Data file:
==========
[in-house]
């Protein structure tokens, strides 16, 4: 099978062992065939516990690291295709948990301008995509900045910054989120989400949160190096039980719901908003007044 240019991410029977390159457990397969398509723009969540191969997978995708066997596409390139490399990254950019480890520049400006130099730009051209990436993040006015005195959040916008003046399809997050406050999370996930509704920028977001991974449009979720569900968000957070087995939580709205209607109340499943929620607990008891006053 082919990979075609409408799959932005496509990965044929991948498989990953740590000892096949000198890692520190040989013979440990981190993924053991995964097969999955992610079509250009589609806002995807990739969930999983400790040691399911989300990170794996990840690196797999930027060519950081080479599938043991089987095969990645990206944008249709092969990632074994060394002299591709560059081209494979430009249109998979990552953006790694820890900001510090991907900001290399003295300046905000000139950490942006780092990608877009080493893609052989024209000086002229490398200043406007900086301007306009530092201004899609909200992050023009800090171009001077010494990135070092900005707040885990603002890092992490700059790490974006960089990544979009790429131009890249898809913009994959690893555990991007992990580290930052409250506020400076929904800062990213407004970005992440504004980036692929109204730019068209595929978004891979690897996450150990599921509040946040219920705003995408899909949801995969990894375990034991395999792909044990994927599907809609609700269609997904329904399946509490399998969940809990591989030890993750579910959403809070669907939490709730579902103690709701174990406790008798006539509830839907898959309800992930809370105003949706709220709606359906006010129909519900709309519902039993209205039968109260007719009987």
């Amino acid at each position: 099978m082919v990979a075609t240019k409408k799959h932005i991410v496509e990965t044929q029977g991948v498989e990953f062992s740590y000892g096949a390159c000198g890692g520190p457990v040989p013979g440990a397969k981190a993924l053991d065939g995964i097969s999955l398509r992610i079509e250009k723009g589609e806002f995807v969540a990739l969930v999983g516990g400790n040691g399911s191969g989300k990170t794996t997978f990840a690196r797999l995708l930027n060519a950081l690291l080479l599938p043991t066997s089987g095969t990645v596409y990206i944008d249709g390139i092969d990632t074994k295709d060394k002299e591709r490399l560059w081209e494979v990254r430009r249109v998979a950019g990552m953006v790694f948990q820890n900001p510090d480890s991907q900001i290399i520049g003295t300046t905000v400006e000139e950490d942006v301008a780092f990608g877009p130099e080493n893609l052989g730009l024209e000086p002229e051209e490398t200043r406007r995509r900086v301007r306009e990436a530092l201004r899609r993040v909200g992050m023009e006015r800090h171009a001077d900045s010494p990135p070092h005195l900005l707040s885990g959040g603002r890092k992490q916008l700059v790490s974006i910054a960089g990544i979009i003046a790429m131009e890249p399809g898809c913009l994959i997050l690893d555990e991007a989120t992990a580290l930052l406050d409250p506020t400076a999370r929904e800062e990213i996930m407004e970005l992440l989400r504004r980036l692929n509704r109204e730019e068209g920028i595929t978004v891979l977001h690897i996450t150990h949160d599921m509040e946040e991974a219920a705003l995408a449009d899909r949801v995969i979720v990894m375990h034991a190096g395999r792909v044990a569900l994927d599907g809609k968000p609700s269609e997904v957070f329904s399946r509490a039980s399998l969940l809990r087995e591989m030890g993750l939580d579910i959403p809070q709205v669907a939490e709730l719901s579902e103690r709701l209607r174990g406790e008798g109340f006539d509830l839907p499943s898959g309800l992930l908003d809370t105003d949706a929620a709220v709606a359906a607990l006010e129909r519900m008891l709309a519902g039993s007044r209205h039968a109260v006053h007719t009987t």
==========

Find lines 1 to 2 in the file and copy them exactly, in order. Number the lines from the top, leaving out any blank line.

[in-house]
């Protein structure tokens, strides 16, 4: 099978062992065939516990690291295709948990301008995509900045910054989120989400949160190096039980719901908003007044 240019991410029977390159457990397969398509723009969540191969997978995708066997596409390139490399990254950019480890520049400006130099730009051209990436993040006015005195959040916008003046399809997050406050999370996930509704920028977001991974449009979720569900968000957070087995939580709205209607109340499943929620607990008891006053 082919990979075609409408799959932005496509990965044929991948498989990953740590000892096949000198890692520190040989013979440990981190993924053991995964097969999955992610079509250009589609806002995807990739969930999983400790040691399911989300990170794996990840690196797999930027060519950081080479599938043991089987095969990645990206944008249709092969990632074994060394002299591709560059081209494979430009249109998979990552953006790694820890900001510090991907900001290399003295300046905000000139950490942006780092990608877009080493893609052989024209000086002229490398200043406007900086301007306009530092201004899609909200992050023009800090171009001077010494990135070092900005707040885990603002890092992490700059790490974006960089990544979009790429131009890249898809913009994959690893555990991007992990580290930052409250506020400076929904800062990213407004970005992440504004980036692929109204730019068209595929978004891979690897996450150990599921509040946040219920705003995408899909949801995969990894375990034991395999792909044990994927599907809609609700269609997904329904399946509490399998969940809990591989030890993750579910959403809070669907939490709730579902103690709701174990406790008798006539509830839907898959309800992930809370105003949706709220709606359906006010129909519900709309519902039993209205039968109260007719009987």